Hundreds of mourners filled the Great Hall at New York's Cooper Union on January 19th to honor the life of Aaron Swartz, the Internet activist who took his own life earlier this month at age 26.
Swartz was well-known in technology circles for helping develop the RSS web feed format and the popular site Reddit, among other accomplishments. At the time of his death, he was facing 13 felony charges and up to 50 years in prison: Prosecutors had accused him of using MIT's network to download too many scholarly articles from an academic database called JSTOR.
Swartz's friends and family have said they believe he was driven to his death by a justice system that hounded him needlessly over an alleged crime with no real victims. "[He was] forced by the government to spend every fiber of his being on this damnable, senseless trial," his partner Taren Stinebrickner-Kauffman said at the memorial, "with no guarantee that he could exonerate himself at the end of it."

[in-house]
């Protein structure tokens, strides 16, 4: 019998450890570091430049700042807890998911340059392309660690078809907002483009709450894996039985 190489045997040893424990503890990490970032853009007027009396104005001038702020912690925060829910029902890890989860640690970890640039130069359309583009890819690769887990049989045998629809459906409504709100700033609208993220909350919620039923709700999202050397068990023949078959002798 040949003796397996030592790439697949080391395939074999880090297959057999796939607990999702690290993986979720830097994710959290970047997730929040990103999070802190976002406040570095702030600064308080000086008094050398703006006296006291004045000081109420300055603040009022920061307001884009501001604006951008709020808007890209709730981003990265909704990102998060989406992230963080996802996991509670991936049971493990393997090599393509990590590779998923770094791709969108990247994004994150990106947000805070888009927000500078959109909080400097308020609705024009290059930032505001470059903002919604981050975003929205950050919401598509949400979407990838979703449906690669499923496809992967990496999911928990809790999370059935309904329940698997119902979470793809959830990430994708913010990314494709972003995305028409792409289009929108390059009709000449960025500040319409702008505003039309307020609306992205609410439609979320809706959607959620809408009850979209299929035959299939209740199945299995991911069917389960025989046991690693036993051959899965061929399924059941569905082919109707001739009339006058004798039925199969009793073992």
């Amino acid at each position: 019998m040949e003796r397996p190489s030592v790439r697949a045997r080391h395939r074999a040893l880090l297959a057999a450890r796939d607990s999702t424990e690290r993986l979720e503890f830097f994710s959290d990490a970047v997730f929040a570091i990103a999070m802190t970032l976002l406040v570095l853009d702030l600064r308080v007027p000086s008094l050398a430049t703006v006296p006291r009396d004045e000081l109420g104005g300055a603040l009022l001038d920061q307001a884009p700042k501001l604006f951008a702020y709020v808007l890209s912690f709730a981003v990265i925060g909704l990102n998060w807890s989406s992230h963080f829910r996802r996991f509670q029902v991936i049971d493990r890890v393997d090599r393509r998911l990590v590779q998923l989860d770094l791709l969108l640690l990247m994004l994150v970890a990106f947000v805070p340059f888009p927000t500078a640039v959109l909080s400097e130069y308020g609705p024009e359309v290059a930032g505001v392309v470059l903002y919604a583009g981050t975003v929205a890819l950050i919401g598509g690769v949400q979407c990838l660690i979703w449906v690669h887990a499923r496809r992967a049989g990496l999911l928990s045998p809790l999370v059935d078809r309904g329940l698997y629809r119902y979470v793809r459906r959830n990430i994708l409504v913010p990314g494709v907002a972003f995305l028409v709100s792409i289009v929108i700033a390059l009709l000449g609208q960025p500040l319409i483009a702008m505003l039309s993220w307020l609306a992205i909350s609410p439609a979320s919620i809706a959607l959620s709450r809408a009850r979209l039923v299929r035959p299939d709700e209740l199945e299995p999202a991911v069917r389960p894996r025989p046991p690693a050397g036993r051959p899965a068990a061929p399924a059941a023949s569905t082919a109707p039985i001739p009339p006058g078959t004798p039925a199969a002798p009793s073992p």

Swartz's tragic death has already begun forcing lawmakers to start rethinking our draconian computer laws. And House Oversight Committee Chairman Darrell Issa (R-California) even promised an investigation of the Justice Department prosecutors who did their best to send a young Internet pioneer to prison.
Two zealous federal prosecutors handled Swartz's case: U.S. district attorney Carmen Ortiz and assistant attorney Stephen Heymann. In the days after his death, writers, tech experts, and many of Swartz's friends have called out Heymann and Ortiz for prosecutorial overreach. A White House petition demanding the removal of Ortiz garnered well over 25,000 signatures, reaching the level which guarantees an eventual response from the Obama administration.
Some of Swartz's advocates believe the prosecution sought excessive punishment to set an example in the age of Wikileaks and Anonymous.
"This was, in my opinion, part of a coordinated campaign to scare young Internet activists," says Roy Singham, ThoughtWorks chairman and a friend of Swartz.
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